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Creating the lead model

While there may be other models in an animation, the main focus will be on one particular model. That model is made first and given the most attention and detail. 3D Animators will look at more information you provide on the model, including size, dimensions, photos, drawings, and more, and create a lifelike product model. This model is the essential part of the animation, so it’s common practice for the animation service to send a partially completed version to the client for approval. The partially finished model is called a grayscale and is essentially the product’s outline without adding color or texture.

The grayscale is usually far enough so the client can see if it matches the real thing, even without the color and texture. Because it hasn’t been textured yet, it’s not so far along that changes to the model will be time-consuming. If the client approves the grayscale model, it will be colored and textured according to the client’s preference. If they have changes they want to be made, these will be done first, so the 3D model is entirely accurate.

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Creating a 3D scene

After the model for the featured product is made, the next step is to create a beautiful backdrop for that item. A set is highly dependent on what is being sold. If the primary model is a 3D furniture design piece like a dining room table, the setting might be a lavish dining room that shows it off to the highest degree. Your animator will look at the primary model and create a backdrop that best tells the story of how it is used. Even if there’s no real story involved, supporting the model with where it would typically belong and how it might be used is essential information for someone viewing the animation.

In the case of a piece of furniture, it’s common for animators to create an entire room set to go with the model, decorating the room as if an interior decorator had used that product as the centerpiece. The result is helpful to the viewer in several ways—giving them ideas on how to decorate the piece, showing off how attractive it is, and providing a comfortable home setting that people would want to live in. The same technique can be used for other product models that aren’t related to furniture.

If it’s a new apartment ready to be rented out, a new appliance to improve lives, or even a fancy new spoiler for a car, all of these can be shown off with an appropriate 3D backdrop to guide the viewer’s thoughts. Once again, the animator will send the client a grayscale of the 3D scene for approval before coloring and texturing. If the client likes the grayscale as is, the animator will complete the process by adding the colors and textures to it. If they want changes, these changes will be made before the coloring and texturing are complete to help save time.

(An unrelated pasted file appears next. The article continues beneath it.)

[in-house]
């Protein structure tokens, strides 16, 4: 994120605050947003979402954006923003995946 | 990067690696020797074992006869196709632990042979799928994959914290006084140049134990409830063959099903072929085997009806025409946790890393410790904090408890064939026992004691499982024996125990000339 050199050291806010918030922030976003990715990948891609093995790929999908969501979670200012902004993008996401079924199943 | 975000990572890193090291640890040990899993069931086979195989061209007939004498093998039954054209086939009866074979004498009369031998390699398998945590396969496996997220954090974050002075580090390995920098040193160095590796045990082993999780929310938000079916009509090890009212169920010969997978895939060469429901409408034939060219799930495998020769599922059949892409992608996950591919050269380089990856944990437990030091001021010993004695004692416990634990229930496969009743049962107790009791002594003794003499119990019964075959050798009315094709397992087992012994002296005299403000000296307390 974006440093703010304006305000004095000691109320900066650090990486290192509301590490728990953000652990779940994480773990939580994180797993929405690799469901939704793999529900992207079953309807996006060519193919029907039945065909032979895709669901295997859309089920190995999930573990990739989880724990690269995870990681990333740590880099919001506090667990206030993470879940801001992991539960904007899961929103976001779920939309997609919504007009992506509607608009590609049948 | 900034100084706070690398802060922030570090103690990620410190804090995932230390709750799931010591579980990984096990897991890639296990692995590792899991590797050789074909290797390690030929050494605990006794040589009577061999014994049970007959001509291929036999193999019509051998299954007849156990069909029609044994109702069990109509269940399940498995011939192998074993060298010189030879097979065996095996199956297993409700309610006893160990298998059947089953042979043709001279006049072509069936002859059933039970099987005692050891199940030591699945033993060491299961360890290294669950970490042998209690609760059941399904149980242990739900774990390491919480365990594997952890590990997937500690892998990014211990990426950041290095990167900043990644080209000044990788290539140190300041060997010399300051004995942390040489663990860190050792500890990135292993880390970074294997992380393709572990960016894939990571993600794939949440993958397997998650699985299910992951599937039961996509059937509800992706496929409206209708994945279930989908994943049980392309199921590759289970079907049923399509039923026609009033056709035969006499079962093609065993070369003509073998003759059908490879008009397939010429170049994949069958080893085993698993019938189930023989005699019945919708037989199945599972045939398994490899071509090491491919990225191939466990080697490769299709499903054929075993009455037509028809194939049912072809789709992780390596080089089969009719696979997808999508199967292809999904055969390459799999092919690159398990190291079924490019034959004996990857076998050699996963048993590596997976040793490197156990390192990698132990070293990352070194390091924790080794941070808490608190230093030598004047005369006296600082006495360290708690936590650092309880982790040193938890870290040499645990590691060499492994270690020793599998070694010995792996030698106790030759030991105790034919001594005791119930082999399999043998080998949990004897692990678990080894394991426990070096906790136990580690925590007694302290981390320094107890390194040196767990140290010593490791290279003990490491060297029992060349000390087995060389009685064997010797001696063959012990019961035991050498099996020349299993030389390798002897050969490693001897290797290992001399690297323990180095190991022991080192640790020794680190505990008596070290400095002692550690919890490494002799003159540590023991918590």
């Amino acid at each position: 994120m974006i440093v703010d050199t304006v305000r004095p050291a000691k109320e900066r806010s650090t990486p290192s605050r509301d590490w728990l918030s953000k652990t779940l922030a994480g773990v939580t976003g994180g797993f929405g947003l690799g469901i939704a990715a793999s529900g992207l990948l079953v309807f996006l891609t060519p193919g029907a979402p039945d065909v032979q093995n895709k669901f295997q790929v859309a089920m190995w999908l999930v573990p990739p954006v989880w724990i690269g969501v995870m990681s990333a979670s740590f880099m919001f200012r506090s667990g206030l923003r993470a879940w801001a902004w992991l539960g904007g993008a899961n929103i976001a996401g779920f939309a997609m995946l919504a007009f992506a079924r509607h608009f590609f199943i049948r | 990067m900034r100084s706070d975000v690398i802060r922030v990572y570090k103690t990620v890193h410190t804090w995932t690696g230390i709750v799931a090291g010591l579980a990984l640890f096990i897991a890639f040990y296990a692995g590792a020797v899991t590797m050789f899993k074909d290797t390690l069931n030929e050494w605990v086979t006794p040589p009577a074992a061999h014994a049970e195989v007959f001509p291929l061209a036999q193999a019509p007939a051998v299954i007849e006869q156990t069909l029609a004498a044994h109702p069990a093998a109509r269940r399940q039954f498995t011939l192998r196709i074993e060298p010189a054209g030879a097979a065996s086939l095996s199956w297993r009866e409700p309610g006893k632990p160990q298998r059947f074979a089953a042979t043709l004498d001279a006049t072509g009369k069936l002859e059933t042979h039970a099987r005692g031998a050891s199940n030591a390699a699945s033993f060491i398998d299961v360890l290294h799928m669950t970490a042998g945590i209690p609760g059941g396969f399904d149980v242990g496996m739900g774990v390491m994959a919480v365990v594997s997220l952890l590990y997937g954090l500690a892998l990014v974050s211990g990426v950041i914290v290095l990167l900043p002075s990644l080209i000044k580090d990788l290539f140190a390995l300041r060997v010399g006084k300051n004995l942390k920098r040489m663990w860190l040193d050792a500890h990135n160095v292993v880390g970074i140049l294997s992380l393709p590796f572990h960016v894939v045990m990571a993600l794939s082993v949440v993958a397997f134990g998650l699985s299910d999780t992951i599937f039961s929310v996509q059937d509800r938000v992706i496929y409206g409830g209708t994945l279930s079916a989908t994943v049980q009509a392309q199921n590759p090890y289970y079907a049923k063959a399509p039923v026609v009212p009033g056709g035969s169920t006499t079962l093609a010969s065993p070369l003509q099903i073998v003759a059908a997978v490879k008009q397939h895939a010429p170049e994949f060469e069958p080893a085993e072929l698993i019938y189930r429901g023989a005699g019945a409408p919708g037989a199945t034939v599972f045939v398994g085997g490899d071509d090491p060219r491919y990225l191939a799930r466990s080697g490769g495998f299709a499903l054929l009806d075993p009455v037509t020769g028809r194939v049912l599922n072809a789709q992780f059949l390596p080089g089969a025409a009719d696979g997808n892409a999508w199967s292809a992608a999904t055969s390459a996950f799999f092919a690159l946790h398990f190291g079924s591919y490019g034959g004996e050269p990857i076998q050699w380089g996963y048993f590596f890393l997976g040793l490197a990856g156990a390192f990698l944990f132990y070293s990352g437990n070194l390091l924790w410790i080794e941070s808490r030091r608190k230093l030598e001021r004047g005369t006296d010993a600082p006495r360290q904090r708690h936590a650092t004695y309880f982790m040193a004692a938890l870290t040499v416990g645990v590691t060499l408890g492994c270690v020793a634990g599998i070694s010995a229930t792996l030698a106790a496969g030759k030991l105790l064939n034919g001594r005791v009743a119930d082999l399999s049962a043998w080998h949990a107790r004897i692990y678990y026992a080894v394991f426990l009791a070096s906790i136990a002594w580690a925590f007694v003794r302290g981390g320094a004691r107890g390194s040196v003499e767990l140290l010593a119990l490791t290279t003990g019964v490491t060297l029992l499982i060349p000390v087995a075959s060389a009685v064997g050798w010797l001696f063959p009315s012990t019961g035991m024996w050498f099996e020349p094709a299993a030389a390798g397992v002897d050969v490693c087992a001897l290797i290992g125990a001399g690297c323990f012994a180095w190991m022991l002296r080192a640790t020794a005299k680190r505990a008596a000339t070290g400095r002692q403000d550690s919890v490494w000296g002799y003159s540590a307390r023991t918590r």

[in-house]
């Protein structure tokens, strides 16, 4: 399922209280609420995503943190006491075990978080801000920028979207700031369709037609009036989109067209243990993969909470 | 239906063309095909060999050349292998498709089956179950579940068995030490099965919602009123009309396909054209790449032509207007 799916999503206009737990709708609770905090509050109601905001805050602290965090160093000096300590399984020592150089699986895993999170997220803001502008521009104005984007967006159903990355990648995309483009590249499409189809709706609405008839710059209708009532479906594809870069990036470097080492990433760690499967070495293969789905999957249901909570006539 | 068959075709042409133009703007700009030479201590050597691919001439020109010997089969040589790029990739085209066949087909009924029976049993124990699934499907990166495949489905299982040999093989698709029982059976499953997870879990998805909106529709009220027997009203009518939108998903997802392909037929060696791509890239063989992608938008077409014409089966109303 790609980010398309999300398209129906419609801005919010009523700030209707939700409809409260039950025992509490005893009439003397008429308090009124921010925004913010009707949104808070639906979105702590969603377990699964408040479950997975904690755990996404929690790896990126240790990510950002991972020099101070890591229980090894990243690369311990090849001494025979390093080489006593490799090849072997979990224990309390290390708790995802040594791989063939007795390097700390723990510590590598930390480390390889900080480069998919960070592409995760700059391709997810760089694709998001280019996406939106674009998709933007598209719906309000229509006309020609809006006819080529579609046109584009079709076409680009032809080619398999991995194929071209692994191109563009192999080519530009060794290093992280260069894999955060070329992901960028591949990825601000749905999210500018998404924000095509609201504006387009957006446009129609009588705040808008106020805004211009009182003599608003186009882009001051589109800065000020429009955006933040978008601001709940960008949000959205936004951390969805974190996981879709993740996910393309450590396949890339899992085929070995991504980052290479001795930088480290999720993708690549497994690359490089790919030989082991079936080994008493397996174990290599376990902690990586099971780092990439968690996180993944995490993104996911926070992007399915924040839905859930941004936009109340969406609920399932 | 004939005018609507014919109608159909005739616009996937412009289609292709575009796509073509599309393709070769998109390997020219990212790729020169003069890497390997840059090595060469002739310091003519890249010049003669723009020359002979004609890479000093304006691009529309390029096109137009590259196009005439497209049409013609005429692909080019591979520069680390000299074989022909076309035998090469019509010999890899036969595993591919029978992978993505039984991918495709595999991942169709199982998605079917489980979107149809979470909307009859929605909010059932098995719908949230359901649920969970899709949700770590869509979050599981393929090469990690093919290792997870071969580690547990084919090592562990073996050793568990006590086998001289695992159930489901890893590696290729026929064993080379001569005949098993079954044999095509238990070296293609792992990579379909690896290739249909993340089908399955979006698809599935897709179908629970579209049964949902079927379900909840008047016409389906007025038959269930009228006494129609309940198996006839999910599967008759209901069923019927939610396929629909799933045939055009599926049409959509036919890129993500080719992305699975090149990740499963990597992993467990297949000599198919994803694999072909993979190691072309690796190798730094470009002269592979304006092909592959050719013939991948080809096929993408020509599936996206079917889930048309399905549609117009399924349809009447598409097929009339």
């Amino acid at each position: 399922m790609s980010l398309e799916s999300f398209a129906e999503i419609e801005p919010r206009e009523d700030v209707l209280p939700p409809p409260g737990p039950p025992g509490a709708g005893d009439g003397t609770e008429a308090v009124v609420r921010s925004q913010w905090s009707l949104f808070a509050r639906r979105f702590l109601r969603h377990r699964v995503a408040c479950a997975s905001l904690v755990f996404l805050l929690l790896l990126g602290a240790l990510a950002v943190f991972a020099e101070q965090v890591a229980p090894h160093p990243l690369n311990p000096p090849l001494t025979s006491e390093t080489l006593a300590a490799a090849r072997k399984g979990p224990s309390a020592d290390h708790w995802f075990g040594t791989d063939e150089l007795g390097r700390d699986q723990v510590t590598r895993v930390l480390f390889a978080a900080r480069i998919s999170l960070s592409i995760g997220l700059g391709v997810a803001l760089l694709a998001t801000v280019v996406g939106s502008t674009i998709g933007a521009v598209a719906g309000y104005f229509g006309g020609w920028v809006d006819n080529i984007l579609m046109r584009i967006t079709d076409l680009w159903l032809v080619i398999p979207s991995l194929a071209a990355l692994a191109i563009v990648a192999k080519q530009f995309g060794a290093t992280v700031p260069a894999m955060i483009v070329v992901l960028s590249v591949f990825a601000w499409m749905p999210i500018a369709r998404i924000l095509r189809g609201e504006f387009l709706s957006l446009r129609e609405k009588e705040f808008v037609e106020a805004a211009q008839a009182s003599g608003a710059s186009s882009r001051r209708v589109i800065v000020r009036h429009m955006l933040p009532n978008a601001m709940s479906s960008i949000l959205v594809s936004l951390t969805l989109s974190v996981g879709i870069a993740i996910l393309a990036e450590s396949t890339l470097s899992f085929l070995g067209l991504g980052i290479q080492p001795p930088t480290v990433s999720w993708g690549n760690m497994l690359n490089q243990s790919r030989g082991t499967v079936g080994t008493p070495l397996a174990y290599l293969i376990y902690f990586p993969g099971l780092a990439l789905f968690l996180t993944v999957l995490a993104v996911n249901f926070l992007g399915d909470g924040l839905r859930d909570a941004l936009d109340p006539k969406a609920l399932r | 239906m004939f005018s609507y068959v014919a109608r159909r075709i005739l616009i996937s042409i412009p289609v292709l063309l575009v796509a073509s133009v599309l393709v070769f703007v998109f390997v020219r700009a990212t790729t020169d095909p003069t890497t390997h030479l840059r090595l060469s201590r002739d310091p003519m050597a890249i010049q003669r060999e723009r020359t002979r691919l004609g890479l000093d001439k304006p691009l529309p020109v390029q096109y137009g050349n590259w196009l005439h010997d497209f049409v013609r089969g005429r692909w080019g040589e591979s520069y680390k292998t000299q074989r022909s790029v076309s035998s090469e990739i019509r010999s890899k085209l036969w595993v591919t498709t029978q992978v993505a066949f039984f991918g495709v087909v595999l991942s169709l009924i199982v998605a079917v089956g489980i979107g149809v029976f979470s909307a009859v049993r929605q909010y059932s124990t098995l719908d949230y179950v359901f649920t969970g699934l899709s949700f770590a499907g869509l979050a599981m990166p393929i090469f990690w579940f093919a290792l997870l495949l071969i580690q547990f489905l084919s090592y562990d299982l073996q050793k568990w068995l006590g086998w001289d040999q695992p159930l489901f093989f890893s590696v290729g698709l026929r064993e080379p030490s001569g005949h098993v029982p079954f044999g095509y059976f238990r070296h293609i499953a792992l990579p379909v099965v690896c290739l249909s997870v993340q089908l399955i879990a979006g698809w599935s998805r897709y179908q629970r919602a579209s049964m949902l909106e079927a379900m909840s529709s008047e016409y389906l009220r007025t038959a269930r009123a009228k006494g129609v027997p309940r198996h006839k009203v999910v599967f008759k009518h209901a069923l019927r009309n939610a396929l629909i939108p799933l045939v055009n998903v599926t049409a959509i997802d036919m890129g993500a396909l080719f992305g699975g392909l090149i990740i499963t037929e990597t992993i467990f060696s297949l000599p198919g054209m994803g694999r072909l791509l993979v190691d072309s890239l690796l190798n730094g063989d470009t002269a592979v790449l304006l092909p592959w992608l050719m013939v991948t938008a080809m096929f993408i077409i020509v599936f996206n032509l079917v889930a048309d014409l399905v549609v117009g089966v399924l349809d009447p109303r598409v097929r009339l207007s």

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The animation begins

After the 3D models are created, it is time for movement! The next phase is to set the camera in motion through the backdrop. It lets people see the feature model at all angles and gives them a little tour of the path. Although this is the most straightforward step, it matters the most. A good camera path can make the models stand out better, add drama, and make a real difference in post-production work. A well-thought-out camera path can make all the difference, so getting a great person for this stage is crucial.

Lighting attention

Although it is seldom thought about when a viewer is looking at an animation, lighting matters, the proper lighting can help guide the viewer’s mood, improve the appearance of the 3D model, and give viewers information. One example of how you can change the lighting to change how viewers see the product is the time of day. Suppose the client needs a specific time of day as part of the script. Early morning light looks different from the afternoon sun, which looks different from a sunset.

The animator can consider what kind of lighting is needed and create a light that captures the mood desired by the client. Lighting that isn’t right can make an otherwise beautiful model or scene look unrealistic, and getting the lighting down perfectly is vital for this step to look right.

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Once the animation sequence has been designed and completed, one of the final stages of animation is rendering. 3D rendering essentially saves the animation with a certain video quality. Generally, the higher the quality of an animation, the more extended rendering takes. This process can take a very long time to complete; therefore, the animator will often go through an approval process several times before they reach this stage.

If your animation is on the longer side, animators may use a collection of computers to handle the processing of this challenging time. Once the animation is rendered, it will then go into the post-production phase of animating.